There’s a riot going on. That’s what I thought as I stood in front of Ye Qin Zhu’s large-scale installation piece at Dimin in Tribeca. The gallery space painted a matte black that seems to absorb all the light in the room, is dominated by one wall-mounted assemblage that is 27 feet long and five feet tall. There is a bench placed in front so that the viewer can take a few minutes to absorb the full volume of information and energy radiating from this piece.
And it is a lot to take in. Zhu is a maximalist and has filled these giant wooden panels with myriad objects, textures, and a narrative that morphs from one thing to another as it travels along the walls of the gallery. The panels are puzzled together such that the entire piece feels like one long connected dream image. Alternating between flat and low-relief surfaces, Zhu takes us on a journey that feels both material and global. Bits and pieces of imagery appear and disappear – dancing Mexican Skeleton musicians, Japanese characters, keyboards, beads, insects, fabric, plastic toys- the flotsam and jetsam of global culture floating through a hallucinatory jumble of color and light. The piece works as both a single installation– your eye taking in the entire Universe that Zhu has created– and as a piece to be dissected in bite-size portions as you walk along with it. It is an impressive accomplishment. I watched gallery visitors study the piece with rapt attention.
As impressive as the piece A Stage Within a Stage, I found myself drawn to the almost monochromatic pieces in the front room of the gallery. Shown on bright white walls, punctuated by natural shadow and sunlight, these much smaller assemblage wall pieces are subtle and play with formal properties of texture and form rather than global narratives. Each is covered in a pearlized surface that glitters gently, revealing soft pastel shades that undulate below the surfaces. The undersides are painted in fluorescent orange so that each piece has a brilliant aura that radiates from behind and around it. They appear to float an inch or two from the wall. The found objects and mixed materials are unified by the surface treatment, so we really see the forms as the light licks around the shapes.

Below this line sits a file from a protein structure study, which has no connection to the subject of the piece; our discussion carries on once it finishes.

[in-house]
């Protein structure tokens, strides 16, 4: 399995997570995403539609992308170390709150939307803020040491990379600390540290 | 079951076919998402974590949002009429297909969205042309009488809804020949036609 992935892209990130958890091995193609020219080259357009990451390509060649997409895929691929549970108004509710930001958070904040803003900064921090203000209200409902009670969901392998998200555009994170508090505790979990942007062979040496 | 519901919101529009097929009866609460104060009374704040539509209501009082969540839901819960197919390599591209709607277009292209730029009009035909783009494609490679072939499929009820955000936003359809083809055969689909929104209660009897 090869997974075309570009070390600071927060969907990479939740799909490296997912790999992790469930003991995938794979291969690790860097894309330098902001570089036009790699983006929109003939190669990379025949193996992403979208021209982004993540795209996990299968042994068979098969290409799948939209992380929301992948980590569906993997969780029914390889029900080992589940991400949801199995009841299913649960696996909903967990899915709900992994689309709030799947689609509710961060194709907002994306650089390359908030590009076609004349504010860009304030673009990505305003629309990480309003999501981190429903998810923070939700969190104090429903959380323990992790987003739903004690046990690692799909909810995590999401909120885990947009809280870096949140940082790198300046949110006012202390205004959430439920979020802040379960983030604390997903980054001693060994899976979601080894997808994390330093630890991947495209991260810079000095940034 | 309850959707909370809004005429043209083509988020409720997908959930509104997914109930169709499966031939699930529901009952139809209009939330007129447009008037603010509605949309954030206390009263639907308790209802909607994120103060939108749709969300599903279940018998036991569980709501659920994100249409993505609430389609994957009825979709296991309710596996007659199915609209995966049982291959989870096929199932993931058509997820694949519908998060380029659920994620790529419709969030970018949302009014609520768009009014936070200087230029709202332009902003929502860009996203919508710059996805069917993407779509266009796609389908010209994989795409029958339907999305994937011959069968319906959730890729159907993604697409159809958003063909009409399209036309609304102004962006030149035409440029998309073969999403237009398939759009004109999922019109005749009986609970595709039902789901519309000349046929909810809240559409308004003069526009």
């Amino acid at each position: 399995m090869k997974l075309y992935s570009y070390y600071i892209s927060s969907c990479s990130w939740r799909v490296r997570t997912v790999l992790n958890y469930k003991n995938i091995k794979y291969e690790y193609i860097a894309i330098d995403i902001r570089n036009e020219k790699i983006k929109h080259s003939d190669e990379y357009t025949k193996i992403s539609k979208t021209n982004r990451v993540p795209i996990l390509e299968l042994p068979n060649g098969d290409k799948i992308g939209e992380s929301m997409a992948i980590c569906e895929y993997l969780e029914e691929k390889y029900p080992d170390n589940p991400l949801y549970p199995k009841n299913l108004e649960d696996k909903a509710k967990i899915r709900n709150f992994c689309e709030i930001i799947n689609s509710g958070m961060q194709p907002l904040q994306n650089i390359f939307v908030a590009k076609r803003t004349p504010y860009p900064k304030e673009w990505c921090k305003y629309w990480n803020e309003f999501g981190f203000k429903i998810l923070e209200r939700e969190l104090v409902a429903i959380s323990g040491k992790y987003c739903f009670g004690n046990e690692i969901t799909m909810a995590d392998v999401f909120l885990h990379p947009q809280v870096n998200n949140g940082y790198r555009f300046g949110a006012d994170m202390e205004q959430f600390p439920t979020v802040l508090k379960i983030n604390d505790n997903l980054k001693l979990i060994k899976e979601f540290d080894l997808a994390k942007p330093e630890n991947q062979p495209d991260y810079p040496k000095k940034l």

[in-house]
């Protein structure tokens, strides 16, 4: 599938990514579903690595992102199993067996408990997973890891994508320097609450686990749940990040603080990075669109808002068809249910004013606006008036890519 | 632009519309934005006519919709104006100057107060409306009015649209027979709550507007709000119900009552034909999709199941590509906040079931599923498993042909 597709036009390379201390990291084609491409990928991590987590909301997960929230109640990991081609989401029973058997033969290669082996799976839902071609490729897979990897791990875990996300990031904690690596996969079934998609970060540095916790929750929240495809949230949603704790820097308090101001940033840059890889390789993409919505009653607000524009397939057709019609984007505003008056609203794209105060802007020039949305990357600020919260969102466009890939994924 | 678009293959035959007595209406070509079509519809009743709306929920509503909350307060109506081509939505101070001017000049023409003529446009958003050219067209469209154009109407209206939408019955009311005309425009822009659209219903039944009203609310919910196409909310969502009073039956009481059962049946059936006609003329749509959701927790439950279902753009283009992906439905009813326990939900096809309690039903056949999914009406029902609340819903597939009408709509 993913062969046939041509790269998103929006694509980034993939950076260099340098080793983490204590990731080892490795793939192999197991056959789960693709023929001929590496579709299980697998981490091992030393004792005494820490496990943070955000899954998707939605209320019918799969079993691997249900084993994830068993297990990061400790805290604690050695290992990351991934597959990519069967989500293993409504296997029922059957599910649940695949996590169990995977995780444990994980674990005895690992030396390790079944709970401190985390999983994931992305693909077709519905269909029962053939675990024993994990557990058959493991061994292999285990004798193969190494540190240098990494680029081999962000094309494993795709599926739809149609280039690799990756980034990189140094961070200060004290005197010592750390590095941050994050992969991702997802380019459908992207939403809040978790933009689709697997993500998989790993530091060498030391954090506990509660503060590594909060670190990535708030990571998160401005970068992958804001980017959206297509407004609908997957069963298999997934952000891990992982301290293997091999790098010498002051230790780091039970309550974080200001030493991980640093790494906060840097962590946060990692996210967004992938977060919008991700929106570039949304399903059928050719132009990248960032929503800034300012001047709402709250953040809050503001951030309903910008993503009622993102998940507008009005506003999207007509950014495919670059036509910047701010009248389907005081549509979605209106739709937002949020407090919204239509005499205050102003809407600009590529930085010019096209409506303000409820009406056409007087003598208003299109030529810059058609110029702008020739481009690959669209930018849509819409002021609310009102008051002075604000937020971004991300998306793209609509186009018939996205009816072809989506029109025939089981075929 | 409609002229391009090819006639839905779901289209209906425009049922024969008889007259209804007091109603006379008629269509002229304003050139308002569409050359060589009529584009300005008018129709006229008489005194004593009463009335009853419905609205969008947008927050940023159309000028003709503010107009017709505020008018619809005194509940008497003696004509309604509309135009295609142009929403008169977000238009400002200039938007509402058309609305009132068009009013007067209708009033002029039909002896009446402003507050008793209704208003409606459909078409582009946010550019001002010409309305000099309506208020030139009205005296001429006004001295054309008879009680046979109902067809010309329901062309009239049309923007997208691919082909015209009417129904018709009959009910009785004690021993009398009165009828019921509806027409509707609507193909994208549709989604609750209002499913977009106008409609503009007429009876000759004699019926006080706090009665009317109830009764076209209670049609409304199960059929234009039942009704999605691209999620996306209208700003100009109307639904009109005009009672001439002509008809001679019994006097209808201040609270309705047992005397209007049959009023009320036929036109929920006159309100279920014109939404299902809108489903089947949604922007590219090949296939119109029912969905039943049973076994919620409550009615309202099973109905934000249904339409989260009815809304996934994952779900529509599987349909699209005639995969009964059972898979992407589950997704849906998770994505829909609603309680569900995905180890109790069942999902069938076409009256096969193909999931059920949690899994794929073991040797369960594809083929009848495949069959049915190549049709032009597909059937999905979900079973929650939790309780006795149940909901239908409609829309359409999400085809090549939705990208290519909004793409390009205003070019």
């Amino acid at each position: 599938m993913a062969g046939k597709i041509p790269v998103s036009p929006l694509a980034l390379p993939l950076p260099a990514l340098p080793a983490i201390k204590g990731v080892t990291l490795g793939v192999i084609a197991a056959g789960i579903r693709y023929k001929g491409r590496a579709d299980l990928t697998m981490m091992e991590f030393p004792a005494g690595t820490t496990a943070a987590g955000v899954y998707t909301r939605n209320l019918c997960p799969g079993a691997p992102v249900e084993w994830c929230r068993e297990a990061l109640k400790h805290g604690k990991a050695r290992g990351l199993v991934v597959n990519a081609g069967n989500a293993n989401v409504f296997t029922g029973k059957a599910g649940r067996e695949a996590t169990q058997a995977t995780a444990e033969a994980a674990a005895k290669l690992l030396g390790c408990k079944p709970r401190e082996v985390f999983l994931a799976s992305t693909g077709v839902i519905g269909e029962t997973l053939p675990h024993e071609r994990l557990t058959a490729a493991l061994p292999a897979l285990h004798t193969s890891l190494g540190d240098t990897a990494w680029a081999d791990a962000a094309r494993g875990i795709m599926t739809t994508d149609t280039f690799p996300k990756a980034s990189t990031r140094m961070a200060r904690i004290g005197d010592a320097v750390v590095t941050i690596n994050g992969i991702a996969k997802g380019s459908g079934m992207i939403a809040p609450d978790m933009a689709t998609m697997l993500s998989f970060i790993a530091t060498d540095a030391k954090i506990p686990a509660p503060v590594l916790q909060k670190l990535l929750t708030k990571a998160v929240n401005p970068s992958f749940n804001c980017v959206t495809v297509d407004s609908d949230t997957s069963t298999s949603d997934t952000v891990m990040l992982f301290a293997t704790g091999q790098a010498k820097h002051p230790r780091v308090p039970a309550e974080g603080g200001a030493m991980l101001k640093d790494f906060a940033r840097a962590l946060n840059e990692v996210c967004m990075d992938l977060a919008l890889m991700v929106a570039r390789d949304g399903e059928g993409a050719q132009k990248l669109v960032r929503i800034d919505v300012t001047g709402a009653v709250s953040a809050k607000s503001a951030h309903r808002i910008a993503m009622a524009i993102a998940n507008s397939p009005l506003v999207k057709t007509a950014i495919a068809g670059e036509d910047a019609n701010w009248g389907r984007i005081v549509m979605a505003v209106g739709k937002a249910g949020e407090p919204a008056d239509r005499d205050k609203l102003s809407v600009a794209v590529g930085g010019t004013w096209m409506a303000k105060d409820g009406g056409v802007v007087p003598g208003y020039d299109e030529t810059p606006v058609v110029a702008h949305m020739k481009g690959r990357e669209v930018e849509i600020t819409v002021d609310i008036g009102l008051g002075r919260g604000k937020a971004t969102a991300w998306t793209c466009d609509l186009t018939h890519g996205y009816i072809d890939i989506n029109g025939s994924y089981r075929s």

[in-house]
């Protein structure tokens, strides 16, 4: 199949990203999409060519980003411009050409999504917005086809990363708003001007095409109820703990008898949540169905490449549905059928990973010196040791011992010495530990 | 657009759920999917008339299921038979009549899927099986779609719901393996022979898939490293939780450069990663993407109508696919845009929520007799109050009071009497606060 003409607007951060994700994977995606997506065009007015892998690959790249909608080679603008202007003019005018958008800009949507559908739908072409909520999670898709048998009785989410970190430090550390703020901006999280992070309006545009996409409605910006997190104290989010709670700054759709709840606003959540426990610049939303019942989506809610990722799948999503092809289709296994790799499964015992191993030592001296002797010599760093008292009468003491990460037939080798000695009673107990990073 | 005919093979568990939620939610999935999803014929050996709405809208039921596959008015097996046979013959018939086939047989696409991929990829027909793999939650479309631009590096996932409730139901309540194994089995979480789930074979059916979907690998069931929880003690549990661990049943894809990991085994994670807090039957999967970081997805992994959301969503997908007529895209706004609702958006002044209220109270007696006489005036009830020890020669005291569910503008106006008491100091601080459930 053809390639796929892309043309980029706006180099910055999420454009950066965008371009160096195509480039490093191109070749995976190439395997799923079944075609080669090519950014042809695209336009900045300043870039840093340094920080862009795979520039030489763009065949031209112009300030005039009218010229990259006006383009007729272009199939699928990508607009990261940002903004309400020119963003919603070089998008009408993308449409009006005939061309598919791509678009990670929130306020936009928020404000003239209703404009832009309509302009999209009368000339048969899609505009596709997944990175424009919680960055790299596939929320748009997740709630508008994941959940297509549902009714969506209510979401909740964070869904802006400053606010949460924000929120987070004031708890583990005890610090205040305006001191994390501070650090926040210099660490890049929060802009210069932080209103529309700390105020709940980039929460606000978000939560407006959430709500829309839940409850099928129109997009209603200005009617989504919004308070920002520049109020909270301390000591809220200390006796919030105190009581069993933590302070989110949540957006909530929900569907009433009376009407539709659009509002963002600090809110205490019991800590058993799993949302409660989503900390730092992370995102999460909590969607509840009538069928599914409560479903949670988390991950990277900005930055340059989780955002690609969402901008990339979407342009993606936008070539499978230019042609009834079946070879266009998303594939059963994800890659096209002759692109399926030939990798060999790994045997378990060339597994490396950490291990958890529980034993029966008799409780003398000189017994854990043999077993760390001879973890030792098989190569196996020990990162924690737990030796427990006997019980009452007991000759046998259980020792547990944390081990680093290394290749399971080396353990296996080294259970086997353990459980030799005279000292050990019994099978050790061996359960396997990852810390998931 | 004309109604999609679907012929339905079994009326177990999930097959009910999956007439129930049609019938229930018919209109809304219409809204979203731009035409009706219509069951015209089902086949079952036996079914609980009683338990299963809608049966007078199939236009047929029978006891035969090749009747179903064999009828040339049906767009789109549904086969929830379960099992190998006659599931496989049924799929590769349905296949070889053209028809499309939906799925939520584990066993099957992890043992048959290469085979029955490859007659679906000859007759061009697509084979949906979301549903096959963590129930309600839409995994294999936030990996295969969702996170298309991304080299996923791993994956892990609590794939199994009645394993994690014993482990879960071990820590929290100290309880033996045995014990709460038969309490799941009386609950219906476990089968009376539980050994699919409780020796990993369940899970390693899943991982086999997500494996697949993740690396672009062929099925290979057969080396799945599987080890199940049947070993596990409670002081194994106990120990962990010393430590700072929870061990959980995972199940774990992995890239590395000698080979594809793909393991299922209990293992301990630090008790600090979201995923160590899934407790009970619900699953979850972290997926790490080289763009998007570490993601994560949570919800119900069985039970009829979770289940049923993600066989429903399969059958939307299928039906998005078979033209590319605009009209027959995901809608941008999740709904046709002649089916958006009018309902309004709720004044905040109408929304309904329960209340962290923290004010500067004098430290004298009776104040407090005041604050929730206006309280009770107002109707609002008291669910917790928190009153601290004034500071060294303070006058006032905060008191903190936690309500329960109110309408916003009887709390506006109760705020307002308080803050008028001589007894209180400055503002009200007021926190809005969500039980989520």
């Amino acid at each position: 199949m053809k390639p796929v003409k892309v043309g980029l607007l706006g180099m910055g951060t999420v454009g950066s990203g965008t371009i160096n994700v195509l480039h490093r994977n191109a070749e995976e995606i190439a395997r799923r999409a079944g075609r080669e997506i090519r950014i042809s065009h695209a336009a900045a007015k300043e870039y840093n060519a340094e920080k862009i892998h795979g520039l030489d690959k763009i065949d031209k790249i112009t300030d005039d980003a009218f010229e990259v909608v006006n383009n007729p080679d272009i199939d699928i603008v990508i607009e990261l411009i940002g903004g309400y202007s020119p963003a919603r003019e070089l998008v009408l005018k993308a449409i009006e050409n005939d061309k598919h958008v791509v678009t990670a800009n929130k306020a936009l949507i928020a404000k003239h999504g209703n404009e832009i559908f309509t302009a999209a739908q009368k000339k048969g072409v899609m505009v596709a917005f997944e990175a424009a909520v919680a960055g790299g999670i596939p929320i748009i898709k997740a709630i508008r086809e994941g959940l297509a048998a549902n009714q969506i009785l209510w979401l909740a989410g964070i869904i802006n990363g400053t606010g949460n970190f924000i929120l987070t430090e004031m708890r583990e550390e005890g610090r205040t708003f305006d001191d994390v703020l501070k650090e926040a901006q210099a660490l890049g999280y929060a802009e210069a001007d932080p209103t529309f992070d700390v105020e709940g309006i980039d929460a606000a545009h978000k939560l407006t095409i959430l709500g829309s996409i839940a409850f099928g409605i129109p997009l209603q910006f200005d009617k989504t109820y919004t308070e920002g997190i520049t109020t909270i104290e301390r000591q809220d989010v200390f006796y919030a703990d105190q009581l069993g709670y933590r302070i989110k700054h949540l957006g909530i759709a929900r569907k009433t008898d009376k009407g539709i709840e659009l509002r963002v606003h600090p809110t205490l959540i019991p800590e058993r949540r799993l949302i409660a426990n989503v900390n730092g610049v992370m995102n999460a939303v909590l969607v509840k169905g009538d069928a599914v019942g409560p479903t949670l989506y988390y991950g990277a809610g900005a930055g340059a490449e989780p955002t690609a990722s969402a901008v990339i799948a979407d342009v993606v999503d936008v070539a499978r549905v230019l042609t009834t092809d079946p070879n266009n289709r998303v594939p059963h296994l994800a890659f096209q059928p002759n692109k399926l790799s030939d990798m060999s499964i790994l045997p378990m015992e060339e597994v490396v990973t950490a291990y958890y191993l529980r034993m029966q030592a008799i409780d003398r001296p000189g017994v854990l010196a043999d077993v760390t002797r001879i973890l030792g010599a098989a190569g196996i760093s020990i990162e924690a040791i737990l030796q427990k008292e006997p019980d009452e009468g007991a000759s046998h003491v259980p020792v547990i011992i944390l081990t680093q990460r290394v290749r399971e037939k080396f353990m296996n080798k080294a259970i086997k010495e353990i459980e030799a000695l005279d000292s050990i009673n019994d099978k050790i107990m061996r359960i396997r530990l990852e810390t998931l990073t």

The gallery has created an interesting dichotomy with this show. One room dark and pulsating with color, form, and narrative. The other is light and contemplative. I felt very strongly the push and pull between the two rooms. To me, the totality of the exhibition can be seen as the embodiment of Jungian dichotomies– a visual push and pull, if you will. Each room reflects visual traits that are the sensual opposite of the other. Seen together, the two rooms make for a complete “person,” a complete artistic vision. It is a statement that resonates long after you leave the gallery.
A Stage Within a Stage Thru. Oct. 14. DIMIN 406 Broadway, 2nd floor.
Photos courtesy of the artist, DIMIN, and Melissa Stern
About the writer: Melissa Stern lives in NYC and The Hudson Valley. She studied Anthropology and Art History at Wesleyan Univ. Her mixed material sculpture and drawings are in a number of corporate and museum collections, including The International Center For Collage, News Corp. Inc. JP Morgan Chase, The Arkansas Art Center, The Racine Art Museum, The Museum of Art and Design, and The Wiseman Museum in Minneapolis. Her multi-media project , The Talking Cure, has been touring the United States since 2012, showing at The Akron Museum of Art, Redux Contemporary Art Center (Charleston), The Weisman Museum, Real Art Ways (Hartford), and The Kranzberg Art Center (St. Louis), and at The Fuller Craft Museum in Brockton. MA. She has written about art and culture for The New York Press and CityArts for eight years and is a contributing writer to Hyperallergic and artcritical. Melissa has joined Art Spiel as co-editor and contributing writer.